• Maintaining enthusiasm into the new semester
  • Knowing there’s not enough time to do everything and everything won’t go according to plan but being able to work past that and more forward anyways.

On Lessons learned so far:

The lessons learned this time around are more personal lessons learned versus the more obvious lessons learned a few months back.

  • Time flys when you are having fun and when you are not. I still can’t believe I’ve been away from home for eight months. There’s been some amazing moments, but there’s been a ton of difficult ones as well.
  • Some things just take time. It’s a lot easier to talk about having patience than to actually have it.
  • Sometimes you’ve got to ask for what you need. This gets tricky because you have to be able to identify what it is you need first. For me it was a lot more personal time than I was willing to give myself at first for fear of being a “bad volunteer.” But the result of giving myself that time has done wonders with my attitude and interactions with people in my community.
  • Other people’s expectations of me are a lot lower than my own expectations of me. I often have higher expectations of myself than others do, so learning to chill out and not trying to do everything has been essential. When I need a break, I need a break. There’s no reason to be needlessly be hard on yourself or beat myself up, and that balance is hard to find between pushing myself and giving myself a break.
  • Having a little direction does wonders for my productivity and sanity.
  • I can do this. Or at least I’m foolish enough at this point to think I can.

On celebrating six months:

These last few weeks have been busy with wrapping up school stuff before leaving for vacation. We have a two week intermission between the first semester and the second semester of the school year. I’ve also been bouncing around East Java. I went to Jogja for a school field trip of sorts. We visited some touristy places, I’m in Surabaya for Christmas and soon enough I’ll be in Bali for a little R&R and to ring in the New Year! Sampai Nanti! See you later!

A year since graduation

14 May

I can honestly say a year ago today when I walked off the graduation stage carrying my empty diploma case,* I had no idea I would be where I am today. Literally, I had no idea in the world where I would be located. I had just submitted my application to the Peace Corps and was due for an interview that I had later that month.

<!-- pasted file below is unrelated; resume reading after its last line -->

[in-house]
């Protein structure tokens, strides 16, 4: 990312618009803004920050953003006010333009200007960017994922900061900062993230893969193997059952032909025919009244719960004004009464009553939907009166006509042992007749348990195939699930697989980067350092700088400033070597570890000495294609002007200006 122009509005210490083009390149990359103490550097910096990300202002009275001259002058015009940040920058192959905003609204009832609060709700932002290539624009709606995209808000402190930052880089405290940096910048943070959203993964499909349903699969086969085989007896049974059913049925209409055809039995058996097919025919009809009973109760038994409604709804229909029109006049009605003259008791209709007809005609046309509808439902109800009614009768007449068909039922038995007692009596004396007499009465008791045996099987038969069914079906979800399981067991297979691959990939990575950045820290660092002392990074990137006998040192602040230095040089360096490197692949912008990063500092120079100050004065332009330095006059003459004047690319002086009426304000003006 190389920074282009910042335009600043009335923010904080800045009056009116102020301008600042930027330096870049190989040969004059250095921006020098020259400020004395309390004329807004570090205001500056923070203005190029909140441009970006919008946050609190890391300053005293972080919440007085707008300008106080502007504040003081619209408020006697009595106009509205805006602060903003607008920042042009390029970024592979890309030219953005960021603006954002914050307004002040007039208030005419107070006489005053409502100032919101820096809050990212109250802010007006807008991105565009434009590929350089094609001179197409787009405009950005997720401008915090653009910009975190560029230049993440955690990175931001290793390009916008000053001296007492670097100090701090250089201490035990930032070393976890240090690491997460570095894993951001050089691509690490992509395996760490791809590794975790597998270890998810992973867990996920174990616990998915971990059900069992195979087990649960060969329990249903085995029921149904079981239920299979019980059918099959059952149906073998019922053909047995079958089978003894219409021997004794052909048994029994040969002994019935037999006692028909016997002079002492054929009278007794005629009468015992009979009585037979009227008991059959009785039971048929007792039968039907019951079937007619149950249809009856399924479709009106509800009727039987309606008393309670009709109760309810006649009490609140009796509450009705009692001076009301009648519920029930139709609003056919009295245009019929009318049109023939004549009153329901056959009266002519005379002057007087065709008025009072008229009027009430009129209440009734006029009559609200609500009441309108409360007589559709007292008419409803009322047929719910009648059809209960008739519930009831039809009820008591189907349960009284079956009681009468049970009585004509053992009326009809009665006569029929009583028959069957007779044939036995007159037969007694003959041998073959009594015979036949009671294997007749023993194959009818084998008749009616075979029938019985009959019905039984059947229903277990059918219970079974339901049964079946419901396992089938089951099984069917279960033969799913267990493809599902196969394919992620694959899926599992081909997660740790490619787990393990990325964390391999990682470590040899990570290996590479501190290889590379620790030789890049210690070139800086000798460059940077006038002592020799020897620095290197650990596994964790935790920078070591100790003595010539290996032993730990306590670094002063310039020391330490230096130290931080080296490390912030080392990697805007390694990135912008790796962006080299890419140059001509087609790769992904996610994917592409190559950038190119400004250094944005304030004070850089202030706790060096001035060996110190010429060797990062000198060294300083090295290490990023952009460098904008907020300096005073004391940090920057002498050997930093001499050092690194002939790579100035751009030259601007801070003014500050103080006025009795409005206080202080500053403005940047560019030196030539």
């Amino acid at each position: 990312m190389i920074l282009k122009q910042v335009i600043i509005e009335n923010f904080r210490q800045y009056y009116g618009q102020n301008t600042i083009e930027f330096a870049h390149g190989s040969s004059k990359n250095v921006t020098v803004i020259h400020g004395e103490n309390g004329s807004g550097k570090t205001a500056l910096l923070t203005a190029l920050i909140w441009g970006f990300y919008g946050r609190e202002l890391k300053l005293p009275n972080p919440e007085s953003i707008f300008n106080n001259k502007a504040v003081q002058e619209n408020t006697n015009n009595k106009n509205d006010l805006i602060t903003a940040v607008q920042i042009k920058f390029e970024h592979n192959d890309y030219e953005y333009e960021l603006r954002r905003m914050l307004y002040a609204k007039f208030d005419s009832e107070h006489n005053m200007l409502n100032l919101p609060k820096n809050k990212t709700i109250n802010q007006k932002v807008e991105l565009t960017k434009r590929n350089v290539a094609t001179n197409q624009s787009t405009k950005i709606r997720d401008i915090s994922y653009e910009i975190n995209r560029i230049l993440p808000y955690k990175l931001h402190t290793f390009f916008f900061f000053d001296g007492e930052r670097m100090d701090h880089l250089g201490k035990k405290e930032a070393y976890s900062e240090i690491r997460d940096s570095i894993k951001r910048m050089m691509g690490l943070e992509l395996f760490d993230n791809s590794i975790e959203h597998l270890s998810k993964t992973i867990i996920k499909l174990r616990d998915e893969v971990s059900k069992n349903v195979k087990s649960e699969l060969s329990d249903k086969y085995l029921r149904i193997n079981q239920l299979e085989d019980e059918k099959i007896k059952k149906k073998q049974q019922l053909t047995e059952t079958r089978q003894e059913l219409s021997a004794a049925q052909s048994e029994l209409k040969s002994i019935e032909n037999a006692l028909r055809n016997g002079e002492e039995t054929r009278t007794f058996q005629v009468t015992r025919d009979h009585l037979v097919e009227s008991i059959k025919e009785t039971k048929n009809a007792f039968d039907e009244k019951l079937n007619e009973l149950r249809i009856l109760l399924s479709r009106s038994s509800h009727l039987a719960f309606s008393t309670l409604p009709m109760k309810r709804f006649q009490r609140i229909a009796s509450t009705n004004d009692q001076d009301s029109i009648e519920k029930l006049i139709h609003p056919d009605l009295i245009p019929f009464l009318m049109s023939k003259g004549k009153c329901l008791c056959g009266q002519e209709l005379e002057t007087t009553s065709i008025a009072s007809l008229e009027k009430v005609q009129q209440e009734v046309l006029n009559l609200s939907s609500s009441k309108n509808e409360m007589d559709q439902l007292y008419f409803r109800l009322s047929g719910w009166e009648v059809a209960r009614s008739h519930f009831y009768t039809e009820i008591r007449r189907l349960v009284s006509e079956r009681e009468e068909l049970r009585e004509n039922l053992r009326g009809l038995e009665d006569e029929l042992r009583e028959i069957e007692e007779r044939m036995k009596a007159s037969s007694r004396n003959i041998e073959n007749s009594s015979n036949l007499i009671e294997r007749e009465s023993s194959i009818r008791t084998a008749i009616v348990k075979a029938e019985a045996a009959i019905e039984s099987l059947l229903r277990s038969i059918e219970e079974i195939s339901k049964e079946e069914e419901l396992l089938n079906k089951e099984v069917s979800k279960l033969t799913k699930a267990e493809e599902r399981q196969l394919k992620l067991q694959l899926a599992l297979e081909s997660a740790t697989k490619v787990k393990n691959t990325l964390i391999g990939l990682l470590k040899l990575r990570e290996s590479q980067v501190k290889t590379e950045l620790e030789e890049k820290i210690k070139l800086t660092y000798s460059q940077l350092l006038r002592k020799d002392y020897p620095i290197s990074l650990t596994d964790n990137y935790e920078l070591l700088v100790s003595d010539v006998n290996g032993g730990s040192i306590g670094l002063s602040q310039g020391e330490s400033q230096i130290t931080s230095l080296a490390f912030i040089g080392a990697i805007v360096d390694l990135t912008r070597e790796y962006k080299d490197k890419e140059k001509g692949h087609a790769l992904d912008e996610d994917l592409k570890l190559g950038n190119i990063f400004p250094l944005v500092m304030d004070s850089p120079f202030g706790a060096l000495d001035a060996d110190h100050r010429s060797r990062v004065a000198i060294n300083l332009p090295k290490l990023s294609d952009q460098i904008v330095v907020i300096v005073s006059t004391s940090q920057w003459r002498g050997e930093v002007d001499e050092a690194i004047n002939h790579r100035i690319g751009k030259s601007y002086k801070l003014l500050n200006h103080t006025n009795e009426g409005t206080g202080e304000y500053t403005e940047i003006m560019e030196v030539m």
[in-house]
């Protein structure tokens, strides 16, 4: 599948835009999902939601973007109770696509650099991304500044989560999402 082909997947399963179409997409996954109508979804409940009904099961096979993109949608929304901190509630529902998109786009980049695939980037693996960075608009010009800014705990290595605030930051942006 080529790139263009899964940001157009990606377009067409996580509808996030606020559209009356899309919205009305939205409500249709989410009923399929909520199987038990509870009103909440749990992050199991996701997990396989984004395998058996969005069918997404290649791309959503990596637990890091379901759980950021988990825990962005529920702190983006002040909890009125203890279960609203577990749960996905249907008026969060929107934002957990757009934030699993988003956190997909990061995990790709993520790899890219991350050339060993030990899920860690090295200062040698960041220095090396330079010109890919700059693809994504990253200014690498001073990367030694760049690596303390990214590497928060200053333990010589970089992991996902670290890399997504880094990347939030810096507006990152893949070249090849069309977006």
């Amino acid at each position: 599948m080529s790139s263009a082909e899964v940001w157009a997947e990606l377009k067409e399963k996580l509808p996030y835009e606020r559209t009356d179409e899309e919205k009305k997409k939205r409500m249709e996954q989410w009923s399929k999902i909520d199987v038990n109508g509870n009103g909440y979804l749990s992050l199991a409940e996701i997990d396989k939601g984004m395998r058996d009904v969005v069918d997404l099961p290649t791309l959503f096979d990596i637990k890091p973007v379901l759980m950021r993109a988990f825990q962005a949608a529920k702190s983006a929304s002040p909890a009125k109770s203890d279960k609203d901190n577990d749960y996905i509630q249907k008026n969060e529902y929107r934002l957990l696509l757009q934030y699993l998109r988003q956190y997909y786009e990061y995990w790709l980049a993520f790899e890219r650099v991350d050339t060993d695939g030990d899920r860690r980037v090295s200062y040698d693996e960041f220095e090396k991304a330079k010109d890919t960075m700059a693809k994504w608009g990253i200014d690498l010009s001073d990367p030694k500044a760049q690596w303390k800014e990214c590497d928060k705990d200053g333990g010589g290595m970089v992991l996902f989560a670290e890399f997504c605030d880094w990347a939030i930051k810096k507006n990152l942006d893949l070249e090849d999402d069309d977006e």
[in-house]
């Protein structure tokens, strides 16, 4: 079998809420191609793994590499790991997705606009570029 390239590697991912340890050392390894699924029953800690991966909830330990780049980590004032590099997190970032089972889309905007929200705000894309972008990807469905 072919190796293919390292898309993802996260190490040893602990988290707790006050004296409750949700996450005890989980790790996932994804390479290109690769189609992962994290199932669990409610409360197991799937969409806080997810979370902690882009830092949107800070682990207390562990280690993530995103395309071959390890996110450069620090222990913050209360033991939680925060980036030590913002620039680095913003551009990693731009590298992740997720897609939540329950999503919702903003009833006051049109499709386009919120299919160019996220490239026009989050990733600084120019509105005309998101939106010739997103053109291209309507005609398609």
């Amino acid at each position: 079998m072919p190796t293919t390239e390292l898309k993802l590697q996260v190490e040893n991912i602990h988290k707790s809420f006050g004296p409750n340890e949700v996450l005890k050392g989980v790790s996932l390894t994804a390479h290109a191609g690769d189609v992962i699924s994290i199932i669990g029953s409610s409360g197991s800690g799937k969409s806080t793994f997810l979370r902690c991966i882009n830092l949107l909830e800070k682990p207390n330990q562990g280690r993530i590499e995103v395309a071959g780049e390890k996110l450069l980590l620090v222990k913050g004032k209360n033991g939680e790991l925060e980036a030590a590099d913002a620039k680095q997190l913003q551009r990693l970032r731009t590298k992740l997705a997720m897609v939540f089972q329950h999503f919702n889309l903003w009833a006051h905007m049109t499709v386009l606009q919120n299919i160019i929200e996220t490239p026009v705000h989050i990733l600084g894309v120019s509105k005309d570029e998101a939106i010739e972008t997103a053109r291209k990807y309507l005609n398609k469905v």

It’s odd that it’s already been a year since graduation and over a year since I applied to the Peace Corps. It’s like I’ve been hiking, and I’ve been so focused on the trail, staring at my feet the whole time, that I’d forgotten to look up until just now. And me oh my, the view is spectacular.

This year, just like any other, has had its ups and downs. I’ve also had quite a few amazing opportunities…In the past year since graduating I’ve…

Touched down on three different continents1 …. I’ve felt the world crash down around me, like everything I had going for me and everything I had worked towards was falling to pieces2… I’ve stayed up into all hours of the night and am now unable to sleep past 5:30 a.m.… I’ve said goodbye to my entire support system of family and friends3… I’ve felt like I was losing my mind, and I’ve had moments of great clarity to make up for the times that I felt I was losing my mind… I’ve had far too much fun (OK let’s not be silly, there is, of course, no such thing as too much fun)…I’ve had time to do the things I never had time for in college4… I’ve been crazy busy and crazy bored5… I moved back in with my parents and I’ve moved in with complete strangers … I’ve held a variety of jobs6… I’ve been up, I’ve been down, I’ve been all over the place physically and mentally.

Though things are going quite well, considering I dreaded the day I was pushed out into the “real world” by finishing school,  it’s not at all like I pictured it.

Wait a second, isn’t life just like that though? We never know what lies ahead. We never end up exactly where we think we’ll be or doing the things we thought. And even if we are doing some of that… it’s never exactly as we imagined…